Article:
Scott MacDonald, M.D., the health system’s EHR medical director, says that in order to get that funding, his team needed to show the organization’s leadership, via a pilot project, that a program designed around improving physician efficiency in the EHR was worthwhile and valuable. They ended up getting a small team together, mostly volunteers from various UC Davis Health locations, and piloted two high performing clinics and two low performing ones, based on efficiency data from Epic, MacDonald recalls.

In order to determine which clinics were doing well with their EHRs, and which ones were not, the UC Davis Health team looked at a number of factors. For one, they would examine a given individual physician to see if he or she was spending more than the average amount of time on certain EHR “in-basket” tasks, explains MacDonald. “We would then look and compare that data to others in that physician’s department and specialty to see if there were outliers. So that’s a useful tool for us to recognize that this person is efficient with chart reviews but inefficient with writing notes, [for example].”

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MacDonald says that they would also survey the physicians to see what they personally feel they are most inefficient with in the EHR. “We wanted to make sure that we address their biggest areas of frustration,” he says, noting that the organization is also looking to add a chief wellness officer to help accomplish this.

Problems in the Trenches

MacDonald says that his team, based on anecdotal conversations with physicians, believes that it’s “patently obvious that doctors are frustrated by EHRs and IT, as well as the other factors from the changes in the healthcare system over the last few years, as well as the regulatory environment.”

That said, MacDonald doesn’t believe that EHRs are hurting the physician-patient relationship; more so that they are “blamed” for hurting it. “Because of what’s happened over the course of the last decade, with lots of regulatory requirements, even going back to the 1990s with CMS [the Centers for Medicare & Medicaid Services] billing regulations, all those things have been addressed in a lot of organizations through the EHR. So people tend to shoot the messenger and blame the EHR for these ills. But the EHR is really just a tool, and if that tool is built and trained well, it’s certainly a real boon to the quality of care we deliver,” he says. “If people know how to use the tool effectively when they are seeing a patient, [it will] become a partner in the care with the patient, rather than a mediator of the care,” he emphasizes.

Providing some more context, MacDonald believes that if doctors have the computer screen up between them and the patient, and all the patient sees are the wires coming out of the back of the monitor, that doesn’t make for a good experience for the patient. “But if you are in a triangle with the patient and the monitor, and you are engaging the patient in the data you are looking at, then it could be a real positive. Across the U.S., we have not trained our physicians in that aspect of modern medicine. How we use the tool is part of the relationship with the patient,” he says.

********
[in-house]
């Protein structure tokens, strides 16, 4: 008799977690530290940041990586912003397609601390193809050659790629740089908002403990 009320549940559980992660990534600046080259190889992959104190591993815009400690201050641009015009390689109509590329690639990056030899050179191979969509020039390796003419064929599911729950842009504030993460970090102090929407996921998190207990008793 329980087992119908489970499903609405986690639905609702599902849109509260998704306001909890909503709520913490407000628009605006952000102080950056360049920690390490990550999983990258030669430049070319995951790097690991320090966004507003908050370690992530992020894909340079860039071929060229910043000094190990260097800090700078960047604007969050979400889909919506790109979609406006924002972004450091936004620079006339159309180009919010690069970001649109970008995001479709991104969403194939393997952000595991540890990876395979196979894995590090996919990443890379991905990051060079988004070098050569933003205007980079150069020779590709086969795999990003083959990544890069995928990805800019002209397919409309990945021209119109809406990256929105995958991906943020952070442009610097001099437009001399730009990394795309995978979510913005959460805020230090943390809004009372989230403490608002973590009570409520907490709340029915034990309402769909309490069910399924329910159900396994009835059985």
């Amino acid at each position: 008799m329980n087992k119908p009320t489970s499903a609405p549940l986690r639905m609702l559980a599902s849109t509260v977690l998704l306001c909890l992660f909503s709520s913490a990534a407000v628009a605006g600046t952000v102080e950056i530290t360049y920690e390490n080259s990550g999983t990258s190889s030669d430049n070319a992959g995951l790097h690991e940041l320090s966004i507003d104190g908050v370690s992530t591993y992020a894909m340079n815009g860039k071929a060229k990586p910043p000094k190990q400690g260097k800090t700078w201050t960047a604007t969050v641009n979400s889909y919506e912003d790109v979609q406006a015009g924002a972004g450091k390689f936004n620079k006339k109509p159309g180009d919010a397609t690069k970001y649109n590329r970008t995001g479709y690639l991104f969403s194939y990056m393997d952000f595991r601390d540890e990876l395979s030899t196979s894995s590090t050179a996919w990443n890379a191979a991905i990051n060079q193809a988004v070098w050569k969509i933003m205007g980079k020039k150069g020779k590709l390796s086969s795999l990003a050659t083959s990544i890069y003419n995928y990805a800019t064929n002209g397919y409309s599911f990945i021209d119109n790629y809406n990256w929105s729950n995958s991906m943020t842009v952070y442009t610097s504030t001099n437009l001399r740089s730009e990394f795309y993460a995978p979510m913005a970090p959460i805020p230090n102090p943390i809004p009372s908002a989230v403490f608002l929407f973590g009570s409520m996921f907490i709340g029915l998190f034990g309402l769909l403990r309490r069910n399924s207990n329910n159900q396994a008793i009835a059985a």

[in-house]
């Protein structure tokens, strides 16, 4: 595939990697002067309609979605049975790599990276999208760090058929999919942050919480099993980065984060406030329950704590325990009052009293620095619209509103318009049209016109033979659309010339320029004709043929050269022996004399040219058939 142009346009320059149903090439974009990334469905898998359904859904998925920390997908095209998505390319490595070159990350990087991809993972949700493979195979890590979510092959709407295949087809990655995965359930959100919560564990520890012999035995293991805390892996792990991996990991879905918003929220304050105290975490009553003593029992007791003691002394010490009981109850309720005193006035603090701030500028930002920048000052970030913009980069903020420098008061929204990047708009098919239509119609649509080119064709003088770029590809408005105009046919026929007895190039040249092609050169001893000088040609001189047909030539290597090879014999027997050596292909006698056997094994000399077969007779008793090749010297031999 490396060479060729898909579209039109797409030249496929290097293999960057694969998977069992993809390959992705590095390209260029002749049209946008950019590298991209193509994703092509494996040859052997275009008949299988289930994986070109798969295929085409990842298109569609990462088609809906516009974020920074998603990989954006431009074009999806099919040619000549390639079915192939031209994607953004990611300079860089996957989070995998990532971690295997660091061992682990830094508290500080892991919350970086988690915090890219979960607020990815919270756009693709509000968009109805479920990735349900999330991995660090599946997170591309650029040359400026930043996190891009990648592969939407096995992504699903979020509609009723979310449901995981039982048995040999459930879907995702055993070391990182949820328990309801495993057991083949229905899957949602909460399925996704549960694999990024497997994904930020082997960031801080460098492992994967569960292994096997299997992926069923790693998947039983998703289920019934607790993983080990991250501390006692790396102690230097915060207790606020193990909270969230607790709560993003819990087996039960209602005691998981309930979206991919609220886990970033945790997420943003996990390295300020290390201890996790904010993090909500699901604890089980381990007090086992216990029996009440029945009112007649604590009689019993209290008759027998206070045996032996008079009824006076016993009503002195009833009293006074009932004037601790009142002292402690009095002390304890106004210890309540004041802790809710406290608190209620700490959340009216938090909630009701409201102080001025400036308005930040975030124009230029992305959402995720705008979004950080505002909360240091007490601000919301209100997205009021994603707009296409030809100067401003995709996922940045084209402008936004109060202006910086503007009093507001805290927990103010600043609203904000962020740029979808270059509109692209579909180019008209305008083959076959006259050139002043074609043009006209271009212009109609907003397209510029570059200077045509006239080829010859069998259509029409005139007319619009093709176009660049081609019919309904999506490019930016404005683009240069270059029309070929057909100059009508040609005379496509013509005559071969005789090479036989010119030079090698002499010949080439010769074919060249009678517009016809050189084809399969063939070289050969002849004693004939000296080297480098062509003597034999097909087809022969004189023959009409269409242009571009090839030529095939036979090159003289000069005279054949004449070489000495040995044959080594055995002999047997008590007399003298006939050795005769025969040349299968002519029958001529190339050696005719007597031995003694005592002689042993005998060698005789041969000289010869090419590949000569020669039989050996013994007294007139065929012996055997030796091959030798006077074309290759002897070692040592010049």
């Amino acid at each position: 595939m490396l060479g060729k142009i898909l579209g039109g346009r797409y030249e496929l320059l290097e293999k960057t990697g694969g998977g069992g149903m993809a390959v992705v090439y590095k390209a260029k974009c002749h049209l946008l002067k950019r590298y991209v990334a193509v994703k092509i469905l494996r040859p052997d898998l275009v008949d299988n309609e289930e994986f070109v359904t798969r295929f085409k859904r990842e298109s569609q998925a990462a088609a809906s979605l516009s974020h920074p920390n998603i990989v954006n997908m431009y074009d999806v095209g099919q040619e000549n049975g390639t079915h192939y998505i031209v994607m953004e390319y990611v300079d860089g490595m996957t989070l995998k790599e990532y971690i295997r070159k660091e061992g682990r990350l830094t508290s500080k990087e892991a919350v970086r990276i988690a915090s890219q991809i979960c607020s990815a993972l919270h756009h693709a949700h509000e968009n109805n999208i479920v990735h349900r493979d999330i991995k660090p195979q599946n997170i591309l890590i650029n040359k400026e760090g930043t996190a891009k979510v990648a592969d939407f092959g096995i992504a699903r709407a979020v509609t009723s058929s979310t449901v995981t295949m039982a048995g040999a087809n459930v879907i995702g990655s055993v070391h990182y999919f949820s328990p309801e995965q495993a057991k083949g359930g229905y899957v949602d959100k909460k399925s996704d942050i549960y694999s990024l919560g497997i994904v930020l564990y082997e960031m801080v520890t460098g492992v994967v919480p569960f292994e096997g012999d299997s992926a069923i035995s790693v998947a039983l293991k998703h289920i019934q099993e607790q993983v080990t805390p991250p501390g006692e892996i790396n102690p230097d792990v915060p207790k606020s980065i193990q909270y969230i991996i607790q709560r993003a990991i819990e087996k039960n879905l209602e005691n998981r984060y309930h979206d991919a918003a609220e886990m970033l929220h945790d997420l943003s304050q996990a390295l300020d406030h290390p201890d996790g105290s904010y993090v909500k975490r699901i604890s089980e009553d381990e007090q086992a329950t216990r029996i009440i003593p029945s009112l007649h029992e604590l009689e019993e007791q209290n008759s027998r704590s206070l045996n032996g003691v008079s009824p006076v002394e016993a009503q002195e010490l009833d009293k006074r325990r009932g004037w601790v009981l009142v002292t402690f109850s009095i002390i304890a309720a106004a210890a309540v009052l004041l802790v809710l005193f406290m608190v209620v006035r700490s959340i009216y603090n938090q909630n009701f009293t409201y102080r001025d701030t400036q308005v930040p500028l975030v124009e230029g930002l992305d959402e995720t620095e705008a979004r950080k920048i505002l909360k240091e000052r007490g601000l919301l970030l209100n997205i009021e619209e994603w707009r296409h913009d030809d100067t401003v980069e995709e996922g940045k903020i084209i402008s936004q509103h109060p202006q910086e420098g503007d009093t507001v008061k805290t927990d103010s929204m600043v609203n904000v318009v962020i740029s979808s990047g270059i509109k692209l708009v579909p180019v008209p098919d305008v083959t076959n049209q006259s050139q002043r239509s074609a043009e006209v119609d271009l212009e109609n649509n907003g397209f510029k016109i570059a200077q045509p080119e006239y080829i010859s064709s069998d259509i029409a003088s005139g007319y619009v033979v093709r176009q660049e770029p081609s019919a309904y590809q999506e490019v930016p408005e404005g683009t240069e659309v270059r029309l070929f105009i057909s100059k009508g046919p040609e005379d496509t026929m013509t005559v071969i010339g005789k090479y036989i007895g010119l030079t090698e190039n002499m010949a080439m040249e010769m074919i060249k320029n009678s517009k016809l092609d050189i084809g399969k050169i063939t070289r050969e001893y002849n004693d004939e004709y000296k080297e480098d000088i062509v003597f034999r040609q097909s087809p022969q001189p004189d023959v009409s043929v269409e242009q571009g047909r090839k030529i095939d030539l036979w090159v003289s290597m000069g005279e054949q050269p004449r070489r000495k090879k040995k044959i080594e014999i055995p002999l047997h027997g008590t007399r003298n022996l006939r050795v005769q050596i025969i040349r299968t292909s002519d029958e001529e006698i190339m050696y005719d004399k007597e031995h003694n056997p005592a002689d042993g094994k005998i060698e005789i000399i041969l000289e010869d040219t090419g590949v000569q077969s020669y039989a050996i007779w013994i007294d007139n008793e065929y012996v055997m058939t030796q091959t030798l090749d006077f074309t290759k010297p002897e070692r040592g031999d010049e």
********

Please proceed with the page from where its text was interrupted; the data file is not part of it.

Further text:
A Program Designed for the Physician

UC Davis Health’s Physician Efficiency Program (PEP), modeled after the pilot project in the four clinics last year, tapped program manager Melissa Jost, who oversees six analysts. Teams of three are deployed to clinics to train and build features within the Epic EHR platform. What’s more, Jost supervises two builders and four trainers, an approach that MacDonald believes makes this program particularly unique. “We integrate the building and training in one team. So when we go out to the clinics and work with [physicians], we can not only show them how to use the tools that exist, but also build the tools if one doesn’t exist and there is something that is workflow-specific that’s needed.”

Each team spends up to six weeks in a clinic monitoring workflows, reviewing EHR-use metrics and working one-on-one with each physician to personalize and optimize their use of EHR tools. Clinics also reduce each physician’s patient schedule by 50 percent to allow time for the training sessions right in the clinic during normal clinic hours, with team members also available for follow-up questions or sessions on site, according to officials, who also note that the goal is to engage all primary and specialty care ambulatory physicians by 2020.

MacDonald admits that to date, the data isn’t perfect, but it gives his team broad strokes about how effective individuals, clinics and groups are using the EHR system. Nonetheless, officials point to some encouraging results from the program—namely a 12-percent increase in physician satisfaction, 24-percent increase in physician efficiency, and an average reduction of 25 hours less per month in time spent working after hours per physician trained.

And in terms of anecdotal physician feedback, MacDonald says that they love the program so far. “We have been getting rave reviews,” he notes, noting that he recently asked physicians at one clinic their feelings about the program and how it can improve, to which the near universal response was, “When are you coming back?”